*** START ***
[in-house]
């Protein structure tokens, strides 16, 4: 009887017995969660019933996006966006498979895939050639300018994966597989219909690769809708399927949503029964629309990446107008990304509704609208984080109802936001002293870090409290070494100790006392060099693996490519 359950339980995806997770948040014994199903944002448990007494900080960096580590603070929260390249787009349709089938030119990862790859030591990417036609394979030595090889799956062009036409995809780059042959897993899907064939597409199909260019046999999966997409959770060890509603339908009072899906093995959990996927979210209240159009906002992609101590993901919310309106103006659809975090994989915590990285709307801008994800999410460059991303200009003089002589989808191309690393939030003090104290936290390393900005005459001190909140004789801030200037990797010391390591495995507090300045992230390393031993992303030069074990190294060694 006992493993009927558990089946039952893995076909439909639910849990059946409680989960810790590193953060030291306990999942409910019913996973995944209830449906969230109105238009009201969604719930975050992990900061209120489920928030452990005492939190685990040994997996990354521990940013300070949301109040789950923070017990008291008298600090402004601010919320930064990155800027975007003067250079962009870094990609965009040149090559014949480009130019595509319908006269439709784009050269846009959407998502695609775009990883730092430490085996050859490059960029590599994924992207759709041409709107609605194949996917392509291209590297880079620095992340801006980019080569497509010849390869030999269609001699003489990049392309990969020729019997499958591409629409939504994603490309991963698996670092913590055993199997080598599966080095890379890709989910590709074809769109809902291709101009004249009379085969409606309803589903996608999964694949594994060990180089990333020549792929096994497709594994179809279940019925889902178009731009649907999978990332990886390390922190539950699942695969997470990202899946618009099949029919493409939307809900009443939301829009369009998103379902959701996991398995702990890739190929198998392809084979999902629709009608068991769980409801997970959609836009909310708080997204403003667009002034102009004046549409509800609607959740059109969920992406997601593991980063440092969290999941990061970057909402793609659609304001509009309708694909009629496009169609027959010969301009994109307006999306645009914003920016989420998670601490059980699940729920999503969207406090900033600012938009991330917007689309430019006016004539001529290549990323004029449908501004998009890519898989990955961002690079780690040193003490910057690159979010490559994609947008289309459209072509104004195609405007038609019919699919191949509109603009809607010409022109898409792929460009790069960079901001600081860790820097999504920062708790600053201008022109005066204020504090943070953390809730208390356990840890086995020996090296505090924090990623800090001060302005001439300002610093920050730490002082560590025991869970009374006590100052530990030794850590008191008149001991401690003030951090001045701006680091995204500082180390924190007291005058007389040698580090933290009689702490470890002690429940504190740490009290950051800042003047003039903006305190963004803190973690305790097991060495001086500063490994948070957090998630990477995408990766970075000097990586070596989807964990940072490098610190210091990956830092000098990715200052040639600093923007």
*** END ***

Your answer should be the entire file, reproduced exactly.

[in-house]
């Protein structure tokens, strides 16, 4: 009887017995969660019933996006966006498979895939050639300018994966597989219909690769809708399927949503029964629309990446107008990304509704609208984080109802936001002293870090409290070494100790006392060099693996490519 359950339980995806997770948040014994199903944002448990007494900080960096580590603070929260390249787009349709089938030119990862790859030591990417036609394979030595090889799956062009036409995809780059042959897993899907064939597409199909260019046999999966997409959770060890509603339908009072899906093995959990996927979210209240159009906002992609101590993901919310309106103006659809975090994989915590990285709307801008994800999410460059991303200009003089002589989808191309690393939030003090104290936290390393900005005459001190909140004789801030200037990797010391390591495995507090300045992230390393031993992303030069074990190294060694 006992493993009927558990089946039952893995076909439909639910849990059946409680989960810790590193953060030291306990999942409910019913996973995944209830449906969230109105238009009201969604719930975050992990900061209120489920928030452990005492939190685990040994997996990354521990940013300070949301109040789950923070017990008291008298600090402004601010919320930064990155800027975007003067250079962009870094990609965009040149090559014949480009130019595509319908006269439709784009050269846009959407998502695609775009990883730092430490085996050859490059960029590599994924992207759709041409709107609605194949996917392509291209590297880079620095992340801006980019080569497509010849390869030999269609001699003489990049392309990969020729019997499958591409629409939504994603490309991963698996670092913590055993199997080598599966080095890379890709989910590709074809769109809902291709101009004249009379085969409606309803589903996608999964694949594994060990180089990333020549792929096994497709594994179809279940019925889902178009731009649907999978990332990886390390922190539950699942695969997470990202899946618009099949029919493409939307809900009443939301829009369009998103379902959701996991398995702990890739190929198998392809084979999902629709009608068991769980409801997970959609836009909310708080997204403003667009002034102009004046549409509800609607959740059109969920992406997601593991980063440092969290999941990061970057909402793609659609304001509009309708694909009629496009169609027959010969301009994109307006999306645009914003920016989420998670601490059980699940729920999503969207406090900033600012938009991330917007689309430019006016004539001529290549990323004029449908501004998009890519898989990955961002690079780690040193003490910057690159979010490559994609947008289309459209072509104004195609405007038609019919699919191949509109603009809607010409022109898409792929460009790069960079901001600081860790820097999504920062708790600053201008022109005066204020504090943070953390809730208390356990840890086995020996090296505090924090990623800090001060302005001439300002610093920050730490002082560590025991869970009374006590100052530990030794850590008191008149001991401690003030951090001045701006680091995204500082180390924190007291005058007389040698580090933290009689702490470890002690429940504190740490009290950051800042003047003039903006305190963004803190973690305790097991060495001086500063490994948070957090998630990477995408990766970075000097990586070596989807964990940072490098610190210091990956830092000098990715200052040639600093923007």